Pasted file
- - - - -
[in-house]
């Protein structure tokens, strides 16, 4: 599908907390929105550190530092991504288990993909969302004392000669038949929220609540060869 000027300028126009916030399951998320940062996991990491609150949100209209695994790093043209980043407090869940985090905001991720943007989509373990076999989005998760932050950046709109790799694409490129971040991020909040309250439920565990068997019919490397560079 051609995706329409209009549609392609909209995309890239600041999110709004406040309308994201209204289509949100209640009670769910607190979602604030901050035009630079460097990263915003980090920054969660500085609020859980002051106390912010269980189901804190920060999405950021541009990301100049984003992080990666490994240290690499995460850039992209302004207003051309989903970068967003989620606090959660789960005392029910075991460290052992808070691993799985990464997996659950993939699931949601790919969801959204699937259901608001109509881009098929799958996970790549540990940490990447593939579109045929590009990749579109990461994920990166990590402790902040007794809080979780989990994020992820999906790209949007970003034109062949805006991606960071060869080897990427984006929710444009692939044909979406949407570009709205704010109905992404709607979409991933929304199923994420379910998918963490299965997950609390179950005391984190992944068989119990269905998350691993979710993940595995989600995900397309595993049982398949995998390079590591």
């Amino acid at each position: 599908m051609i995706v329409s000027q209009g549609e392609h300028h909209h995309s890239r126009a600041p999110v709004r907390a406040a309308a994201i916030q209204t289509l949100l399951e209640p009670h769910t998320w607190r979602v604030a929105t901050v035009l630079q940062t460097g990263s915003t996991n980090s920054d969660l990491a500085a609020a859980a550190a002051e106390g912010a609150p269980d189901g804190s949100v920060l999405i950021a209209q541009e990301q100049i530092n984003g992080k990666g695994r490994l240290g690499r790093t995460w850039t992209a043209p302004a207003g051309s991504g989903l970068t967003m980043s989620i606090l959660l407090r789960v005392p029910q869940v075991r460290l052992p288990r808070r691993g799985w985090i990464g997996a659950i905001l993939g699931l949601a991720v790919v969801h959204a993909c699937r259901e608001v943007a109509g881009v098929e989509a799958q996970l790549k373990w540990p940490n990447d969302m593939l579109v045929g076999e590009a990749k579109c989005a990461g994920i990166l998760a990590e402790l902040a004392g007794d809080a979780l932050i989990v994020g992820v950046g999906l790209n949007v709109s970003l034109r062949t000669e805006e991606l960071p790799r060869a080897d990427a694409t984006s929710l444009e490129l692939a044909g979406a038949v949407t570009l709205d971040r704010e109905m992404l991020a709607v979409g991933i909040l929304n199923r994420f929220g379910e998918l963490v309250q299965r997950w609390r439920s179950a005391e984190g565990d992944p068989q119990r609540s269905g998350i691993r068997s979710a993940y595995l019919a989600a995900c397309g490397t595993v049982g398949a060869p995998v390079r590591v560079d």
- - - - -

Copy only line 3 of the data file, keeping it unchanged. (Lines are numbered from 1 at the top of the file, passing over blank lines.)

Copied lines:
């Amino acid at each position: 599908m051609i995706v329409s000027q209009g549609e392609h300028h909209h995309s890239r126009a600041p999110v709004r907390a406040a309308a994201i916030q209204t289509l949100l399951e209640p009670h769910t998320w607190r979602v604030a929105t901050v035009l630079q940062t460097g990263s915003t996991n980090s920054d969660l990491a500085a609020a859980a550190a002051e106390g912010a609150p269980d189901g804190s949100v920060l999405i950021a209209q541009e990301q100049i530092n984003g992080k990666g695994r490994l240290g690499r790093t995460w850039t992209a043209p302004a207003g051309s991504g989903l970068t967003m980043s989620i606090l959660l407090r789960v005392p029910q869940v075991r460290l052992p288990r808070r691993g799985w985090i990464g997996a659950i905001l993939g699931l949601a991720v790919v969801h959204a993909c699937r259901e608001v943007a109509g881009v098929e989509a799958q996970l790549k373990w540990p940490n990447d969302m593939l579109v045929g076999e590009a990749k579109c989005a990461g994920i990166l998760a990590e402790l902040a004392g007794d809080a979780l932050i989990v994020g992820v950046g999906l790209n949007v709109s970003l034109r062949t000669e805006e991606l960071p790799r060869a080897d990427a694409t984006s929710l444009e490129l692939a044909g979406a038949v949407t570009l709205d971040r704010e109905m992404l991020a709607v979409g991933i909040l929304n199923r994420f929220g379910e998918l963490v309250q299965r997950w609390r439920s179950a005391e984190g565990d992944p068989q119990r609540s269905g998350i691993r068997s979710a993940y595995l019919a989600a995900c397309g490397t595993v049982g398949a060869p995998v390079r590591v560079d």